Thursday July 17 2014

Politics of retirement age will strangle the Judiciary

By Karoli Ssemogerere

It comes as an afterthought to many Ugandans that the official name of our beloved country is the Republic of Uganda. Article 1 of the Constitution, among others, provides that the people of Uganda shall be governed through their will and consent. Article 5 of the Constitution states Uganda is a sovereign state and a republic. The state of our Republic is not perfect. Countless disputes between citizens, and the State and vice versa have to be settled through the courts. The exercise of judicial power under Article 126 is derived from the people and is only exercised by the courts.

One decade after Parliament voted to delete the two consecutive term limit on the holder of the Office Of President of the Republic of Uganda, the Judiciary has “called in sick”, asking for a review of retirement age of Judges of the High Court, Justices of the Court of Appeal and the Supreme Court. By adding five years to their current retirement age prescribed by Article 144 of the Constitution providing that Judges of the High Court shall retire at 65 years; and Justices of the Court of Appeal and Supreme Court shall retire at 70.

This topic, along with term limits for the presidency, were extensively debated in Committee No. 2 of the Constituent Assembly chaired by DP CA delegate and later Supreme Court Justice Joseph Nyamihana Mulenga. Committee No. 2 decided on 65 as the retirement age at the High Court for the reason that the workload of Judges of the High Court was heavier than that of the appellate Justices whose retirement age was pegged at 70. Then, as now, the civil service retirement age was 60 years – itself an upward revision from 55 on recommendation of the Public Service Restructuring Committee that trimmed the traditional civil service between 1990 and 1995.

In the Judiciary the debate on retirement age could not have come at a more opportune time. It is an open secret that a new wave of mandatory retirement is about to hit the Judiciary again. In the next five years, the Court of Appeal will lose more than half of its membership. Only two members of the Supreme Court will still be in their 60s at the end of 2019. The High Court is on course with a heavy round of retirements of the Law Classes of 1975, 1976, 1977, 1978 and 1979 for those who have not been lucky to be elevated to the higher courts.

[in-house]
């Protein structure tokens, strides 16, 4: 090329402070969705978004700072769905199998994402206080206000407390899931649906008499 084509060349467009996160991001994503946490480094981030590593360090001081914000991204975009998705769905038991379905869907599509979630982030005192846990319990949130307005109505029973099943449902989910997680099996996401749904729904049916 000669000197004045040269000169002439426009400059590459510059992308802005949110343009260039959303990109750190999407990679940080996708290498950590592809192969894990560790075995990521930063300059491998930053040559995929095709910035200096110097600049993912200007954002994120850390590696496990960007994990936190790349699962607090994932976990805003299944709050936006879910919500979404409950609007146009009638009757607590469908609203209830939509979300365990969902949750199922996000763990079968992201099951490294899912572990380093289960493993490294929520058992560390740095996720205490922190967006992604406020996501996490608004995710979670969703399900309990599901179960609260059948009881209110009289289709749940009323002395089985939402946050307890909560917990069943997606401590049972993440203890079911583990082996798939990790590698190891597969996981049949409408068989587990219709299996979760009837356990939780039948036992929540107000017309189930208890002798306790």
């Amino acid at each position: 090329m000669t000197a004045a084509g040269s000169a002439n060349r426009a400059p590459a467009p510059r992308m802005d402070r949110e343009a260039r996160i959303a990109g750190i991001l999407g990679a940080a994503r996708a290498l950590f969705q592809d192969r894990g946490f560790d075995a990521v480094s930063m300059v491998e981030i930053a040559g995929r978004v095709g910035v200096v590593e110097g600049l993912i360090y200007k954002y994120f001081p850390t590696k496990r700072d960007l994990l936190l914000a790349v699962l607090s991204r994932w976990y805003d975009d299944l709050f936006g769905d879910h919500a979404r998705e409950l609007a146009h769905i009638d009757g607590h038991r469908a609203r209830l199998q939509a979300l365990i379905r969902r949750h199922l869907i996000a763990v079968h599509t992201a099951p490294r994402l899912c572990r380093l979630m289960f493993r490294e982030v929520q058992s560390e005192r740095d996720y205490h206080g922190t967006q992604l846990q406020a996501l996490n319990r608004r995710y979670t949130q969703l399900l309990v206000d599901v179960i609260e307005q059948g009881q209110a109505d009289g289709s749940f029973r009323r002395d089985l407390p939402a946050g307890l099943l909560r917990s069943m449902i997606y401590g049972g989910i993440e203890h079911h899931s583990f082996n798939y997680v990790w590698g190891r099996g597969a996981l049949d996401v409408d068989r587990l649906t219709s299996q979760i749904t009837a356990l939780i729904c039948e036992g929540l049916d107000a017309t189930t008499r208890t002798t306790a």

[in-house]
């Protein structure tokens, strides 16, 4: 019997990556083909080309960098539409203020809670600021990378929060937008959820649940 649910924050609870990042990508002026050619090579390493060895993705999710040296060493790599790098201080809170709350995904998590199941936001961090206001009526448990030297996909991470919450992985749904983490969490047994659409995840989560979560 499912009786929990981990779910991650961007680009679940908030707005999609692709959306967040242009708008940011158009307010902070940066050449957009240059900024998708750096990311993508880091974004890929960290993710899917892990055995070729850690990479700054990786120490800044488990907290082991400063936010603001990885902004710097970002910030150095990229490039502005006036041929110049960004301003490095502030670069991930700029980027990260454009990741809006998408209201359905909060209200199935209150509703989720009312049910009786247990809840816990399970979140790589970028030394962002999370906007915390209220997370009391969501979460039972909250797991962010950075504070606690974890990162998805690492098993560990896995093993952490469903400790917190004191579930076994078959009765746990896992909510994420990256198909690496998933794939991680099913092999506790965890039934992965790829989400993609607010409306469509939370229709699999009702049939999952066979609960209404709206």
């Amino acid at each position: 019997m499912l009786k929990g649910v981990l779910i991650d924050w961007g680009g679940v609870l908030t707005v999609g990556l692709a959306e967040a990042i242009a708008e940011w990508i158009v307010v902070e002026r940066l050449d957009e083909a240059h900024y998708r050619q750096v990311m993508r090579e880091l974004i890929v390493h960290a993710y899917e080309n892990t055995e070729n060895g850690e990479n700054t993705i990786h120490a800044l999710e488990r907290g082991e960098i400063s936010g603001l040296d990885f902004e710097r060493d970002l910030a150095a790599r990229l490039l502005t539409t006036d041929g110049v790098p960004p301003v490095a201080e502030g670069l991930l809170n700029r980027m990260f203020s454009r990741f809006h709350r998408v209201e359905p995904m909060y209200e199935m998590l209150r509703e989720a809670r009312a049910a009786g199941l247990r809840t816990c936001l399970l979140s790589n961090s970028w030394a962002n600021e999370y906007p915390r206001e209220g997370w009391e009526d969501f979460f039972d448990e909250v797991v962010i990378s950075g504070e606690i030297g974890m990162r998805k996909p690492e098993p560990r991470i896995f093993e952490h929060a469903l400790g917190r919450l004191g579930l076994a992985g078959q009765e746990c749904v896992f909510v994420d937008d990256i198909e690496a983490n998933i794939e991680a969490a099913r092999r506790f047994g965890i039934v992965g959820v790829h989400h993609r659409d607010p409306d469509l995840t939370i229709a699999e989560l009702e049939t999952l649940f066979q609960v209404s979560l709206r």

It goes without saying that the ongoing debate on the leadership vacuum in the Judiciary, which has gone without a substantive Chief Justice or Deputy Chief Justice for more than a year, is unprecedented. The current vacancies were occasioned by the retirement of Chief Justice Benjamin Odoki and Alice Mpagi Bahigeine in 2013 and 2012 respectively. This state of affairs could not have been one contemplated even once by the framers of the Constitution. Of all three arms of the government, fewer checks were devised for the Judiciary which won more entrenched powers than the Legislature in the mistaken belief that judicial prerogatives could not be abused.

If Parliament approves this change, it will impede the ranks of junior Judges and magistrates working hard to be considered for promotion. At the helm, it will be very difficult for judicial officers to consider without bias long overdue legal challenges to the continuation of a limitless term presidency. It most likely will result in unequal treatment for many good Judges, starting with Chief Justice Samuel Wako Wambuzi and others who as men and women of honour, played by the rules and went into retirement without spending even an extra day in office. This darkness and selfishness of character is killing public institutions and public life in Uganda and the hallowed Judiciary will neither be the first nor the last!

Mr Ssemogerere is an Attorney-at-Law and an Advocate.